Fusion and fire in Japan's international gateway
Looking out to the East, Nagasaki prefecture has long been the gateway between the outside world and Japan.
A flourishing port of international exchange in the 16th and 17th centuries, Nagasaki prefecture on the southern island of Kyushu was the only place in Japan to continue to welcome foreign trade during the country’s 200 year period of isolation. As a result, Nagasaki became a keyhole to the world’s modernization and has played an important role in Japan’s cultural and economic development ever since.
Nagasaki prefecture is marked throughout by this distinct meeting of cultures.
Shippoku, a fusion of Japanese, Chinese and Western dishes, is the prefectural cuisine while Portuguese castella are a popular souvenir. There are a large number of Christian sites that survived the religious persecution of the Edo period, and that continue to welcome Japanese worshippers today. You can even take a trip to Holland via Huis Ten Bosch, a theme park which recreates a Dutch town complete with canals, red brick architecture, tulips and windmills.
But Nagasaki prefecture’s relationship with the outside world is also marred by the WWII atomic bombing which devastated much of its capital, Nagasaki city. Nagasaki’s recovery is a testament to the Japanese spirit of ‘gaman’, or perseverance, and a rewarding experience for any visitor. Witness the optimism in its cosmopolitan hills, colorful temples and lively festivals held during the year.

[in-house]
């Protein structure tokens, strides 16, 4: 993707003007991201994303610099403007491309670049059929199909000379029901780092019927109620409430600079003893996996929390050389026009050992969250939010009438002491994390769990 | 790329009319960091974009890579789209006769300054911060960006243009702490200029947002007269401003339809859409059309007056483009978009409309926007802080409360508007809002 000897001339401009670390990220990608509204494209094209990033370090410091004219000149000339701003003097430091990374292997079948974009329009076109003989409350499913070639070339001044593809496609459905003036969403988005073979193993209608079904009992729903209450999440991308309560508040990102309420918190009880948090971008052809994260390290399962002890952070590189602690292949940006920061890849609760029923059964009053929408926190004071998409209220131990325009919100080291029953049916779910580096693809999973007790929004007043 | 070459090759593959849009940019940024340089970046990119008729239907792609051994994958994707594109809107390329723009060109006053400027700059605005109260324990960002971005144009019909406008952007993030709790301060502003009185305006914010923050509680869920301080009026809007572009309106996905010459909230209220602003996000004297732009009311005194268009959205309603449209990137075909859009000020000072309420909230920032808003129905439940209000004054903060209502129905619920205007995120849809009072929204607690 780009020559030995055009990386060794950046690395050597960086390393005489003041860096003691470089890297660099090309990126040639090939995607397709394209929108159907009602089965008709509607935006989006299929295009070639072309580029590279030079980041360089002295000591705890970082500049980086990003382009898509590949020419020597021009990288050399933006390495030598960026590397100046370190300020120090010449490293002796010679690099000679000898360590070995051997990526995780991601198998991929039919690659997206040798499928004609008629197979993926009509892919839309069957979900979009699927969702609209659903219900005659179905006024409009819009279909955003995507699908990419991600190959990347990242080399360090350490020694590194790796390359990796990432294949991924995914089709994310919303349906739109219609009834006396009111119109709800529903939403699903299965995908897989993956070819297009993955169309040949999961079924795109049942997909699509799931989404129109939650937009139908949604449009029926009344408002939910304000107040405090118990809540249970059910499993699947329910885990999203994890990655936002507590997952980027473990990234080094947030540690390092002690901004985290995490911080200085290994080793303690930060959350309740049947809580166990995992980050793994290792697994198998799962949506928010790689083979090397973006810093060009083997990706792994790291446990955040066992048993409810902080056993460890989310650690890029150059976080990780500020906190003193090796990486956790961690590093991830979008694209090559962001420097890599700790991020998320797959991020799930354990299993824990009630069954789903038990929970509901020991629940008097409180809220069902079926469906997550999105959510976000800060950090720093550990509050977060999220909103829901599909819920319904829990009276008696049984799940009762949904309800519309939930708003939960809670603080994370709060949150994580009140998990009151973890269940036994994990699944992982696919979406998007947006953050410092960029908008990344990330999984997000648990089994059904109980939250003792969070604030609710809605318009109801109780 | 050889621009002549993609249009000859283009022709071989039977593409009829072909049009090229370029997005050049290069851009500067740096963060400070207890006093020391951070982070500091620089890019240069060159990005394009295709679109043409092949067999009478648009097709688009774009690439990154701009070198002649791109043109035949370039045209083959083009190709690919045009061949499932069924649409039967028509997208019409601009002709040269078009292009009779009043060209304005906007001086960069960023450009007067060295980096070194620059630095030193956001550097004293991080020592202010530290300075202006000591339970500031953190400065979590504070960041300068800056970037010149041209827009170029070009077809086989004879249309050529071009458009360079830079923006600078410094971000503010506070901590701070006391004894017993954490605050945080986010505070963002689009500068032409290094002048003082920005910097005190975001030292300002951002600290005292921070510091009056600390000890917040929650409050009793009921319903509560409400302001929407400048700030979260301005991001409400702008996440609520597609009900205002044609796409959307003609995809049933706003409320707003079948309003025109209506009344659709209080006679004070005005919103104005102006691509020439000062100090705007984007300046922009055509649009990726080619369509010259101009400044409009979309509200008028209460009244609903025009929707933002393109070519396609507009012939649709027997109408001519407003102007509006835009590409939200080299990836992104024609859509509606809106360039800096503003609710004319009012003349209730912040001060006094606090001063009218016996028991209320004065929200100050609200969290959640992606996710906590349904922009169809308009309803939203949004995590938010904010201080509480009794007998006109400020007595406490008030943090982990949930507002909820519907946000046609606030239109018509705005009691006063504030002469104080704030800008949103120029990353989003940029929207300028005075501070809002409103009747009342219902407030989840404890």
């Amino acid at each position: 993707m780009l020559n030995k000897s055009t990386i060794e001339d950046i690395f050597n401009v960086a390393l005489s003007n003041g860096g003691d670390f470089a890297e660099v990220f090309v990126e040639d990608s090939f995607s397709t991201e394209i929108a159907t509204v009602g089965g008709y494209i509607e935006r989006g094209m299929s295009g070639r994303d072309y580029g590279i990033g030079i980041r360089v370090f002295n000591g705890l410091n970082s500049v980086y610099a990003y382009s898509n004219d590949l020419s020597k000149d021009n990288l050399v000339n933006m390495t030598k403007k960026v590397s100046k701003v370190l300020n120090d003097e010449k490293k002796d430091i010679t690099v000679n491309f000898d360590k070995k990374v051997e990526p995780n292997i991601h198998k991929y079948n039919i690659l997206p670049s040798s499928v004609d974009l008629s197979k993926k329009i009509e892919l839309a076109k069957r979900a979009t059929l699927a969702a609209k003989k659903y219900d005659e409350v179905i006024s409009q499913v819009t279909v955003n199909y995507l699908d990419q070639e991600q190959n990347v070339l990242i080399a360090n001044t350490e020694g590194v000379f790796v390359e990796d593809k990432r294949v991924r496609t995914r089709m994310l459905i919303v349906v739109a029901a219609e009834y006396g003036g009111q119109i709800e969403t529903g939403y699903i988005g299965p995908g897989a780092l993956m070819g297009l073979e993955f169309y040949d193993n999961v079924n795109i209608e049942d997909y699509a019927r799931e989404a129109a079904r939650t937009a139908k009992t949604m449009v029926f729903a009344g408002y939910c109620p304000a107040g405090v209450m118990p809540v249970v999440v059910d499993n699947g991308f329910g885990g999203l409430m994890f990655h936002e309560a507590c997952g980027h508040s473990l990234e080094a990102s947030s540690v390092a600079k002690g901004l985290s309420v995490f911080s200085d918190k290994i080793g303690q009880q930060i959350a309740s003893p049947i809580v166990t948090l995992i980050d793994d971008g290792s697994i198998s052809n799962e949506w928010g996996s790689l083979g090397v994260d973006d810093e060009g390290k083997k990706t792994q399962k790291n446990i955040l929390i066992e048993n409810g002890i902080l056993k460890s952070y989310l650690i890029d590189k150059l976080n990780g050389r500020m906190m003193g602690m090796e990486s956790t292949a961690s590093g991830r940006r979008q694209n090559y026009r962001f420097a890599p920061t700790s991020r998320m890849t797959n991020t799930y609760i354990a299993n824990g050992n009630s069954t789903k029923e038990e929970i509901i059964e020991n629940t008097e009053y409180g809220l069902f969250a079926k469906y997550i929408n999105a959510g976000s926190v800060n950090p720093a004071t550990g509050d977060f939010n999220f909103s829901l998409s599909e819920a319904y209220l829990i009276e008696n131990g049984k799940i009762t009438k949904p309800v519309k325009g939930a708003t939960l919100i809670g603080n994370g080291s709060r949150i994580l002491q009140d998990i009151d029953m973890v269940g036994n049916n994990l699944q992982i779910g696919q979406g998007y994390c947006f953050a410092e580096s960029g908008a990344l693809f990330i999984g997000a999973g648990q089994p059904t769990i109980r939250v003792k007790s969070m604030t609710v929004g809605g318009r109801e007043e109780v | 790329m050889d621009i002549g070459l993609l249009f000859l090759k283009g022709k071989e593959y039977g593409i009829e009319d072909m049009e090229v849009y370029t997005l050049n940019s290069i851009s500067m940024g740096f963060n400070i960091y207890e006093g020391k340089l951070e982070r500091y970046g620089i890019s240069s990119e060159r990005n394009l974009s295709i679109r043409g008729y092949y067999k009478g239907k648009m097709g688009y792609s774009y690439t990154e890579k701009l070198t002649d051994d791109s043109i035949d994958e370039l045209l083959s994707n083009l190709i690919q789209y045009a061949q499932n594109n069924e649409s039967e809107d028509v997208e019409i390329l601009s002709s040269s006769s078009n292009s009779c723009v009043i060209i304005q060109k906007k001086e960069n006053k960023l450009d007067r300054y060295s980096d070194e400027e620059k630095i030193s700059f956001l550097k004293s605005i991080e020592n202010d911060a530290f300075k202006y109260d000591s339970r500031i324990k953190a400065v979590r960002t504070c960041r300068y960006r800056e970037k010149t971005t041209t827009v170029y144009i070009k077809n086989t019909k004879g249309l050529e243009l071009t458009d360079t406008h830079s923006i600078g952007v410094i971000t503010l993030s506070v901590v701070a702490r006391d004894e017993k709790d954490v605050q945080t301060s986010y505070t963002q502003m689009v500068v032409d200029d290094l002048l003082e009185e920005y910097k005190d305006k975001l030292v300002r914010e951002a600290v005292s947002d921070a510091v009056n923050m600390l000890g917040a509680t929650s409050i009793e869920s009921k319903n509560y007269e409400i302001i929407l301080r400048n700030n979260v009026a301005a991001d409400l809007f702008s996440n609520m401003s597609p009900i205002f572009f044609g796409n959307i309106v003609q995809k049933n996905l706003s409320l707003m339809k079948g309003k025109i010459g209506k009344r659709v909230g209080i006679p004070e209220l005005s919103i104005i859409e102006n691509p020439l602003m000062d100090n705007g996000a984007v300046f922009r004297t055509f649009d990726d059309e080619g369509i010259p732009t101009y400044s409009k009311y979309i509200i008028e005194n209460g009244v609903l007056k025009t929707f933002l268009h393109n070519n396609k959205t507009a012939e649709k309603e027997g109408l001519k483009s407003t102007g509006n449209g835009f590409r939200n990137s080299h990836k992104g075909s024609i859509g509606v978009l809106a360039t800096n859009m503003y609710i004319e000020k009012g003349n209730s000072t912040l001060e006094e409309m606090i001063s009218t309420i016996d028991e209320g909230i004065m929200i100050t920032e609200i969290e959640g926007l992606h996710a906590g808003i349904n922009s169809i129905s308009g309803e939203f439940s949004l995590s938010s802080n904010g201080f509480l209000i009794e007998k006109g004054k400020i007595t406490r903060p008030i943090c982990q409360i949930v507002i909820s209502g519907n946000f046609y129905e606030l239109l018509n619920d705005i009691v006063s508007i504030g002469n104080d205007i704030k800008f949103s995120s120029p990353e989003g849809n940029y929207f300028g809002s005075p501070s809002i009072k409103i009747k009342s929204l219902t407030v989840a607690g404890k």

Across from Nagasaki port is the abandoned Gunkanjima (Hashima Island), which inspired the villain’s lair in the 2012 Bond film Skyfall.
Nagasaki prefecture also encompasses the sweeping Shimabara Peninsula. Shimabara is home to Japan’s first ever National Park, with the fiery Mount Unzen at its center. Hot springs through the mountains relentlessly pump out steam which makes hiking around the area feel like a prehistoric adventure – you can even steam or boil your lunch in some of the baths – and there are dolphin watching cruises that depart from various points along the coast.